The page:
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At-A-Glance Film Reviews

Top Gun (1986)



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When Top Gun came out in 1986, it was the king of all movies. I was the lone dissenter among my peers. Now when I ask people what they think of Top Gun, all too frequently the reply is, "It was good when it came out, but now...."

I never liked the common excuse, "It was good when it came out." It doesn't make sense. Either it's good or it isn't. Maybe a movie becomes dated, but that doesn't make it bad. Top Gun isn't dated -- it's just not a very good movie. When it came out, it became a fad -- for whatever reason -- and scads of people were enthralled by it. But when the frenzy died down, the movie wasn't substantial enough to endure.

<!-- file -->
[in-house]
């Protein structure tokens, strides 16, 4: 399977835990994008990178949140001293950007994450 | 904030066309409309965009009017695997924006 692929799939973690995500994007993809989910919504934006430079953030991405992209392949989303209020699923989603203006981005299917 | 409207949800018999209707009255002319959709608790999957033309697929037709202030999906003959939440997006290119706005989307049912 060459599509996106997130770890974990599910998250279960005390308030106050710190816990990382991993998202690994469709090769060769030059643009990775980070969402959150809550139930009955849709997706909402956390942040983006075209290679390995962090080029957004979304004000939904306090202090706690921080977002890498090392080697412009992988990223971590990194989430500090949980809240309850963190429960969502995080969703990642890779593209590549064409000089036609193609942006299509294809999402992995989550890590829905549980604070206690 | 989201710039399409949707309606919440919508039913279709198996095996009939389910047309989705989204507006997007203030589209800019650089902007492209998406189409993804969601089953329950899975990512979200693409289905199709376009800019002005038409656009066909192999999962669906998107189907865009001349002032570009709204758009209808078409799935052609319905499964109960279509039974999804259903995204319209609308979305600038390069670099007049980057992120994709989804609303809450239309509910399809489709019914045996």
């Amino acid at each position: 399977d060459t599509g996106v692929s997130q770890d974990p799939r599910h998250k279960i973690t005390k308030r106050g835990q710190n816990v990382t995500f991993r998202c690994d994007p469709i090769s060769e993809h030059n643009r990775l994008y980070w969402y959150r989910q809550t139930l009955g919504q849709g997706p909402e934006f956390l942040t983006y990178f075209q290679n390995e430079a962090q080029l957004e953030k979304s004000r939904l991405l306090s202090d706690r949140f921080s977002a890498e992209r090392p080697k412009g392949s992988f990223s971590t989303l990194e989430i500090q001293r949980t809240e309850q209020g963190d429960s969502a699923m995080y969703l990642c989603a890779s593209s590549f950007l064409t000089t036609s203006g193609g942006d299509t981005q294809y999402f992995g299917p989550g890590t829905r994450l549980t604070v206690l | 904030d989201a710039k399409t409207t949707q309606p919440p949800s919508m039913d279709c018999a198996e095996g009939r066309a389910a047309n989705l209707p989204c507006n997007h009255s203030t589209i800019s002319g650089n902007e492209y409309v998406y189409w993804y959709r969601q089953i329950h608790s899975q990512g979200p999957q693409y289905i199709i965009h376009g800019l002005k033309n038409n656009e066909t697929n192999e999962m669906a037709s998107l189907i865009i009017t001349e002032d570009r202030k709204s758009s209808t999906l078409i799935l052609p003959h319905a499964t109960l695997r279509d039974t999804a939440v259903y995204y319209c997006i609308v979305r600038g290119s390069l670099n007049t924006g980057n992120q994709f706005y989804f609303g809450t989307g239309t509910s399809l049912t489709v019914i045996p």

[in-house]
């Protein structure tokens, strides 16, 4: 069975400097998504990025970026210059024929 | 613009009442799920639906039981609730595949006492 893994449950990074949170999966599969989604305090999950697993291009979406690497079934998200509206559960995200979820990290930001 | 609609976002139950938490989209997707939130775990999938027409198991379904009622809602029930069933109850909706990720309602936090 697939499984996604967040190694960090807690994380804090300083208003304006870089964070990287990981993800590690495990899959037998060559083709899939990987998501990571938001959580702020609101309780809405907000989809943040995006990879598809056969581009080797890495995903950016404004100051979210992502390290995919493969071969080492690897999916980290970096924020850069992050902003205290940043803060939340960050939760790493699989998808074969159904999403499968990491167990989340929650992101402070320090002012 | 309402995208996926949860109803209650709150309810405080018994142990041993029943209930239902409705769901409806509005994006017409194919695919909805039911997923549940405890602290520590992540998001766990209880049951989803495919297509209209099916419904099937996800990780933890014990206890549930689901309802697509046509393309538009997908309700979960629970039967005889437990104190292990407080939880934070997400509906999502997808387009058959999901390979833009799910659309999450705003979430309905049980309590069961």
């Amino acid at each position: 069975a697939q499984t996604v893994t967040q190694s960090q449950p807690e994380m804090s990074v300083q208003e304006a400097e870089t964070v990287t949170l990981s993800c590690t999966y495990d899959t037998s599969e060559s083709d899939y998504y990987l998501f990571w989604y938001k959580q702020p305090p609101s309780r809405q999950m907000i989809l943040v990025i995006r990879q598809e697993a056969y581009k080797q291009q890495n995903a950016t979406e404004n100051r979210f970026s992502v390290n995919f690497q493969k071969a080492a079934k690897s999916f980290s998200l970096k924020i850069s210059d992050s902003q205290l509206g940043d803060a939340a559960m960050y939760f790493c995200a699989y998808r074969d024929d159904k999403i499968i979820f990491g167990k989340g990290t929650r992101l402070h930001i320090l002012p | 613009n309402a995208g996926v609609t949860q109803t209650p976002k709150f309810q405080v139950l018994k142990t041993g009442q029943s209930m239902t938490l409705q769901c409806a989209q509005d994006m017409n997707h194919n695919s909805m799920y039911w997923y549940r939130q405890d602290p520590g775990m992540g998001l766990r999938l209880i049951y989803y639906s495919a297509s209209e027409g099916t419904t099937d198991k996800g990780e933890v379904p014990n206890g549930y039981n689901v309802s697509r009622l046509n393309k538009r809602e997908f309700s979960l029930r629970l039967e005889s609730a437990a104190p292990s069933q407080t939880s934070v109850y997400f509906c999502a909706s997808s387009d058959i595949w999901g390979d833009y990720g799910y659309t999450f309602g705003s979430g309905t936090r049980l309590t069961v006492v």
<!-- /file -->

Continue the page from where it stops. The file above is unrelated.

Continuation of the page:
Top Gun's airborne scenes are admittedly stunning. Although the direction is confusing, and we're not always sure what's going on, the action is tense and exciting. But the ground scenes are formulaic and uninvolving. This same story has been told hundreds of times with more conviction and care. The main character, played by Tom Cruise, has all the cliched co-stars -- a zany co-pilot, a stern instructor he comes to respect, a female instructor love interest, a smart-aleck rival peer, and a father who died in combat and left behind a legacy. It's not hard to guess how Cruise's relationship with each of these people unfolds. The trouble is, we're only told about their emotions. We might accept it, but we don't know why. As such, the character aspect of the movie falls flat on its face, and we're left with the spectacular flying scenes to carry the movie.

They're impressive, and they keep the movie from being a complete waste of time, but Top Gun, I think, still falls a little short of the mark.